S4.5: Geoscience education and place-based learning for youth: informing and inspiring the next generation


Elizabeth Westby

U.S. Geological Survey Cascades Volcano Observatory, United States of America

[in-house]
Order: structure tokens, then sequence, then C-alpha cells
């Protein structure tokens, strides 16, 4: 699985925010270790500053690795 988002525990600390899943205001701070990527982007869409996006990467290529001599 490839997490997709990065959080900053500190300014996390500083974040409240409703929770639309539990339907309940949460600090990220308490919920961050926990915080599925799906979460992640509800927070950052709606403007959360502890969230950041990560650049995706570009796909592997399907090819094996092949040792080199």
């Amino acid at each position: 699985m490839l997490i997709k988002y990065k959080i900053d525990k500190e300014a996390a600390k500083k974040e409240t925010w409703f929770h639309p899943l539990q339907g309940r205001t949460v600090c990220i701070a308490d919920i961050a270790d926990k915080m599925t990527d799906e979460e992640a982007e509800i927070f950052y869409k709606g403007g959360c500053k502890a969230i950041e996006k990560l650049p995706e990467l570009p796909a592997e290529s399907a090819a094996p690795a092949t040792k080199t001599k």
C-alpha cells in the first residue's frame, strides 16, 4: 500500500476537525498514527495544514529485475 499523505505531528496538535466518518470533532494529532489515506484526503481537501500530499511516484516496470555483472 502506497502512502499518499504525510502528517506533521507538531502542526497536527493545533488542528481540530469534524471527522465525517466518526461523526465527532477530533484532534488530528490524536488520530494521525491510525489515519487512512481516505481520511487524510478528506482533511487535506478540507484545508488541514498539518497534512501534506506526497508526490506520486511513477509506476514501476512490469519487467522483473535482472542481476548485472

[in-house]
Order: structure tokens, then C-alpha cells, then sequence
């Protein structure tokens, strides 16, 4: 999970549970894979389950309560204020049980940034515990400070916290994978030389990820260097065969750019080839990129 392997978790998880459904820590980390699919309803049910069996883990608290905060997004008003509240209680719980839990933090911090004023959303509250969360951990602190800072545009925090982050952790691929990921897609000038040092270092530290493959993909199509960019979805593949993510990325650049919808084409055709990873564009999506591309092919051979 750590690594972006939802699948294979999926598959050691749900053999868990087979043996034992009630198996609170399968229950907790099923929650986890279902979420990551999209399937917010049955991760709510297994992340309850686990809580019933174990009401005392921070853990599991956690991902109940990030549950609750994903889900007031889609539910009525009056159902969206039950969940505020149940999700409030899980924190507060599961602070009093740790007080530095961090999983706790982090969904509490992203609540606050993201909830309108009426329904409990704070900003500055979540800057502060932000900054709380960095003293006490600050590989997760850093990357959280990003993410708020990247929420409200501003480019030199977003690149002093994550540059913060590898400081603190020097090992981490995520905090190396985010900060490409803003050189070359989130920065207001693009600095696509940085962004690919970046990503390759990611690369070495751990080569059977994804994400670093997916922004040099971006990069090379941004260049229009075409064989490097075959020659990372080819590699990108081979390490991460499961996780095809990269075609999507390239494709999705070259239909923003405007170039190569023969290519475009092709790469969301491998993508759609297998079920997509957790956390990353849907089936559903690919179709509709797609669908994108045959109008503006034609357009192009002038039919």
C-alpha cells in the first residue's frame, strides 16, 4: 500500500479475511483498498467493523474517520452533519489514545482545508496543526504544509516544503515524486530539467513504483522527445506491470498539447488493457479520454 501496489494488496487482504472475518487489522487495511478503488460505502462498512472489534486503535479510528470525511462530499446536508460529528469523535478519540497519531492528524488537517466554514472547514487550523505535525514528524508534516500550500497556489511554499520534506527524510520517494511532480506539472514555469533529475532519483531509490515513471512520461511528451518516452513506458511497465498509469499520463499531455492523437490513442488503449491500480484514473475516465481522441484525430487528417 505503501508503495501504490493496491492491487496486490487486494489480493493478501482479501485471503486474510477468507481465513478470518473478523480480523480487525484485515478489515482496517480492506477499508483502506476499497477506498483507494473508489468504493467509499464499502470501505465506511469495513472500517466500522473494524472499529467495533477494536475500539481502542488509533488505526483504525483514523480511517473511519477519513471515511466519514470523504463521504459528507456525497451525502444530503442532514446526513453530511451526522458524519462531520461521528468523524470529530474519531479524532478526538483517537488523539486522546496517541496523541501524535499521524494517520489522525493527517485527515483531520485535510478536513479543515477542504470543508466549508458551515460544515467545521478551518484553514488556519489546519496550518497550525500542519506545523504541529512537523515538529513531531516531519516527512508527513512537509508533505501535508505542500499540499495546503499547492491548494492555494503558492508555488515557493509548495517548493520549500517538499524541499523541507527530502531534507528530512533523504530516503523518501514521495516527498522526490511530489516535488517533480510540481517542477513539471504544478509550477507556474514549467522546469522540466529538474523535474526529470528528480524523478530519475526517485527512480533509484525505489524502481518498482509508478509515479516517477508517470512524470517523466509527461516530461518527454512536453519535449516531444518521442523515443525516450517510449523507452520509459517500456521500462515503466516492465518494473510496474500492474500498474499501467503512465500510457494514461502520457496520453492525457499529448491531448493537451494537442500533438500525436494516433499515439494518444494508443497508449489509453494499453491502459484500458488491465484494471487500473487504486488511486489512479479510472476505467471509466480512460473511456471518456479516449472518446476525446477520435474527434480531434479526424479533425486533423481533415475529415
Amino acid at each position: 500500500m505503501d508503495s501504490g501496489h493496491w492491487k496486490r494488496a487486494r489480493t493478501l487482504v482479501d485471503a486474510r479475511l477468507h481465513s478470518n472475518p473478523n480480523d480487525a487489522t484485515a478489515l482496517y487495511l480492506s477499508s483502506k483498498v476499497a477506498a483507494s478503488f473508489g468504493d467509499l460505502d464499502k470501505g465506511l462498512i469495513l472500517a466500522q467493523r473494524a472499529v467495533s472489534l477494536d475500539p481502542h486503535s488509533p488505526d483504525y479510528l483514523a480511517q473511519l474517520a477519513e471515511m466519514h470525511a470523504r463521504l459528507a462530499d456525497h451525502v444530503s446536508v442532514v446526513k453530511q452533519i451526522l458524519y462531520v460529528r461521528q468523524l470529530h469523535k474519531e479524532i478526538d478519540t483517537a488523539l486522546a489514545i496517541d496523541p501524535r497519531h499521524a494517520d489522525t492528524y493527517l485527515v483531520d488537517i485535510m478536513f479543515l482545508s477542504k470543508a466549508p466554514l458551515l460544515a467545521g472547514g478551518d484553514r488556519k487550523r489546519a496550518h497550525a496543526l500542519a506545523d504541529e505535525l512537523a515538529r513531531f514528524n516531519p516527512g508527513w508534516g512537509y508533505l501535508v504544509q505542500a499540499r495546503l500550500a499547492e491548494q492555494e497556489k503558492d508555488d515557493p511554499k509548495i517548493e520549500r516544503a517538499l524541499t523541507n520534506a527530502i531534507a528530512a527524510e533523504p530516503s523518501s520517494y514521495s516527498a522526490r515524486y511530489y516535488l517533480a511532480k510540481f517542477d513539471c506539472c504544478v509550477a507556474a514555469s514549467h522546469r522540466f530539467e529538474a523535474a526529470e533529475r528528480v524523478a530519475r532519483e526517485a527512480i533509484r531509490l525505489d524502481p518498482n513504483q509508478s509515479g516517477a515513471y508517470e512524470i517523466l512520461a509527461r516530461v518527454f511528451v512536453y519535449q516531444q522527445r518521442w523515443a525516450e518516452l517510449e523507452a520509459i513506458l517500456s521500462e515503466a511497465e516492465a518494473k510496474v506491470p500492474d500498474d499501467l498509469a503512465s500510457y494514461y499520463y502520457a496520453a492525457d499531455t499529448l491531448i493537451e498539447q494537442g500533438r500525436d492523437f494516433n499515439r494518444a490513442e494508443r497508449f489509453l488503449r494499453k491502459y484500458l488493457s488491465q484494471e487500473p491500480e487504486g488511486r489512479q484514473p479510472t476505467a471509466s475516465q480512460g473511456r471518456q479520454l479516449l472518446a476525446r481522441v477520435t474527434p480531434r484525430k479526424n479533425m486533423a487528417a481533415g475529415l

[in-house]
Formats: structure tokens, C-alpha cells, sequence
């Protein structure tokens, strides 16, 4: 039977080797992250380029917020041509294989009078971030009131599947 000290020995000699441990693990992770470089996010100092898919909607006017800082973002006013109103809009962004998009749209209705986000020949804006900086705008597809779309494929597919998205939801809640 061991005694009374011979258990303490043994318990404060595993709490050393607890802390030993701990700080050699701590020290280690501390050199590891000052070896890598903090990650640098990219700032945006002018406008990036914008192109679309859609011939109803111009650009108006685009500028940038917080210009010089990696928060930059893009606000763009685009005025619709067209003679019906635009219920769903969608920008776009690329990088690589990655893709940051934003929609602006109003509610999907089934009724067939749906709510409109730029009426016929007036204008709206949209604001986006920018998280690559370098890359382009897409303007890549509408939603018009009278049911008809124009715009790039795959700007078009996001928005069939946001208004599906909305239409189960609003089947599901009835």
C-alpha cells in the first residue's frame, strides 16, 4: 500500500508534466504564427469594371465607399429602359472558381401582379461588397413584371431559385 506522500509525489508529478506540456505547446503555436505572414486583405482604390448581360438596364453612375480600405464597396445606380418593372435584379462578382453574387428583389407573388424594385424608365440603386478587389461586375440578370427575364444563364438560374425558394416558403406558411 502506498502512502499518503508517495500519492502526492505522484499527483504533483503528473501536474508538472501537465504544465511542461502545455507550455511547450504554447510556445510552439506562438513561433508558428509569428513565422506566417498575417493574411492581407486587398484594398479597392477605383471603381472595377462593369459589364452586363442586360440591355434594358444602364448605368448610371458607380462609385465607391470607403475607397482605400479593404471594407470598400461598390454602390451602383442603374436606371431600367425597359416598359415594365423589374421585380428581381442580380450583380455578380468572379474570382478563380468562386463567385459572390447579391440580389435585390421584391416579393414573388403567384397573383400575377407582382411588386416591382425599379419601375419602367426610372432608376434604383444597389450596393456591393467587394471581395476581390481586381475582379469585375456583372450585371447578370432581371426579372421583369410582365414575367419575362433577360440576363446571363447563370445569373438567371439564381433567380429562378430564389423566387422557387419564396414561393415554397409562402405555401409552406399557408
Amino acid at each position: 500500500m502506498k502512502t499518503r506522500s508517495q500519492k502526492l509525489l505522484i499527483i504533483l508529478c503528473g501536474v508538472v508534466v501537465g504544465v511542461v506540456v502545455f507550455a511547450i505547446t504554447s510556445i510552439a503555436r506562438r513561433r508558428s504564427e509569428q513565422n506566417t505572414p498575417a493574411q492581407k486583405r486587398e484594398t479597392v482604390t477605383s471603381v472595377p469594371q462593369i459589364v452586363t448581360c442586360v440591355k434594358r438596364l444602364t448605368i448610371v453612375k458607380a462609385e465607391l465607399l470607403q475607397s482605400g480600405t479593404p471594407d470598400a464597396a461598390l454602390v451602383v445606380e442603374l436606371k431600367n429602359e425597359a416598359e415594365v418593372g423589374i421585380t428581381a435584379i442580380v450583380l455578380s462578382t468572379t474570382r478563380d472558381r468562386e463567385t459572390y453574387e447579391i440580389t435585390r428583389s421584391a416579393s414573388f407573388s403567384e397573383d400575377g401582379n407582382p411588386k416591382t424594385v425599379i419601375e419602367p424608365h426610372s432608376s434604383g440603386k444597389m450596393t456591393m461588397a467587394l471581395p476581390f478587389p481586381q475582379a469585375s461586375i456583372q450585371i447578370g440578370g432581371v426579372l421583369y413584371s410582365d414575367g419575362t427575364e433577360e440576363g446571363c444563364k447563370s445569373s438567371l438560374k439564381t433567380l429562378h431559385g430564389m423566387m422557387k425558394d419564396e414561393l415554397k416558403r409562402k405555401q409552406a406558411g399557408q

When volcano observatories develop hazard communication plans and strategies,the targeted audience is typically adults in at-risk communities. The adults are viewed as holding positions of responsibility within their families and communities,and the ones capable of taking appropriate actions to mitigate the risks associated with volcano hazards. Youth, on the other hand, are assumed to be educated about hazards in school or in the home, but more likely, develop ideas and opinions influenced by media outlets and the entertainment industry. Without challenges from the scientific community, these “beliefs” or misperceptions become ingrained and will be carried well into adulthood.To develop a knowledgeable and resilient future community, scientists need to devote time and resources to engage in youth-based programs. Hands on,place-based learning, for example, is an impactful way to share information about volcanoes, volcano hazards, monitoring technologies, science careers and hazard education. Programs that emulate field experiences and explain the “what” and “why” through memorable hands-on learning opportunities help students understand hazards, normalize mitigation measures and develop the critical thinking skills desired in at-risk communities. Moreover, this knowledge will be shared with friends and family members.This session will explore formal and informal youth-based geoscience education—with an emphasis on placed-based learning, youth-appropriate hazard and risk messaging, and ways in which scientists can build programs that increase interactions with youth in at-risk communities, with the desired outcome to both in form and inspire the next generation and their families.

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